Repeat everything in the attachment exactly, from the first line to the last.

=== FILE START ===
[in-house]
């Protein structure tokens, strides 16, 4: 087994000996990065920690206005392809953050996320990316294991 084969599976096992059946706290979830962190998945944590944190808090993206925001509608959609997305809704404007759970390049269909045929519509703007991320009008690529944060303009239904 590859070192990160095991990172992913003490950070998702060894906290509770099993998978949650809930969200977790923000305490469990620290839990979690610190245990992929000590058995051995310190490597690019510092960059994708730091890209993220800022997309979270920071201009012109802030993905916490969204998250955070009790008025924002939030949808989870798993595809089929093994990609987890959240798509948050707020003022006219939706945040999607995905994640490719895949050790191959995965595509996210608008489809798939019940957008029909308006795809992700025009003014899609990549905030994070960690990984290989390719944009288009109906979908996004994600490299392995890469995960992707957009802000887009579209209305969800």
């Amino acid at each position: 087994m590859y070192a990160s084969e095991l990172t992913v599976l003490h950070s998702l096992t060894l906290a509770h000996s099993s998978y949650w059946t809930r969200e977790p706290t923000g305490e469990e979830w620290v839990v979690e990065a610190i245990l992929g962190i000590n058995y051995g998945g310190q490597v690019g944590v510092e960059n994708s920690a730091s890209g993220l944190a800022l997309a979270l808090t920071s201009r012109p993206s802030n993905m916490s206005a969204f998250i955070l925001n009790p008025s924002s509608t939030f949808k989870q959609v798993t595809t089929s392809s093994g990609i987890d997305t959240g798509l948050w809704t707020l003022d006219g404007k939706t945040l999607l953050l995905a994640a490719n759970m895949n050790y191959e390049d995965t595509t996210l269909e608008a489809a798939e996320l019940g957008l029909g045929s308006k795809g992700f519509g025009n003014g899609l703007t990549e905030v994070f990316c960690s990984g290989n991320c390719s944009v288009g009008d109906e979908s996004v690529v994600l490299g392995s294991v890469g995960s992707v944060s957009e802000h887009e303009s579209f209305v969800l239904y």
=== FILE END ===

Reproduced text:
[in-house]
């Protein structure tokens, strides 16, 4: 087994000996990065920690206005392809953050996320990316294991 084969599976096992059946706290979830962190998945944590944190808090993206925001509608959609997305809704404007759970390049269909045929519509703007991320009008690529944060303009239904 590859070192990160095991990172992913003490950070998702060894906290509770099993998978949650809930969200977790923000305490469990620290839990979690610190245990992929000590058995051995310190490597690019510092960059994708730091890209993220800022997309979270920071201009012109802030993905916490969204998250955070009790008025924002939030949808989870798993595809089929093994990609987890959240798509948050707020003022006219939706945040999607995905994640490719895949050790191959995965595509996210608008489809798939019940957008029909308006795809992700025009003014899609990549905030994070960690990984290989390719944009288009109906979908996004994600490299392995890469995960992707957009802000887009579209209305969800």
């Amino acid at each position: 087994m590859y070192a990160s084969e095991l990172t992913v599976l003490h950070s998702l096992t060894l906290a509770h000996s099993s998978y949650w059946t809930r969200e977790p706290t923000g305490e469990e979830w620290v839990v979690e990065a610190i245990l992929g962190i000590n058995y051995g998945g310190q490597v690019g944590v510092e960059n994708s920690a730091s890209g993220l944190a800022l997309a979270l808090t920071s201009r012109p993206s802030n993905m916490s206005a969204f998250i955070l925001n009790p008025s924002s509608t939030f949808k989870q959609v798993t595809t089929s392809s093994g990609i987890d997305t959240g798509l948050w809704t707020l003022d006219g404007k939706t945040l999607l953050l995905a994640a490719n759970m895949n050790y191959e390049d995965t595509t996210l269909e608008a489809a798939e996320l019940g957008l029909g045929s308006k795809g992700f519509g025009n003014g899609l703007t990549e905030v994070f990316c960690s990984g290989n991320c390719s944009v288009g009008d109906e979908s996004v690529v994600l490299g392995s294991v890469g995960s992707v944060s957009e802000h887009e303009s579209f209305v969800l239904y």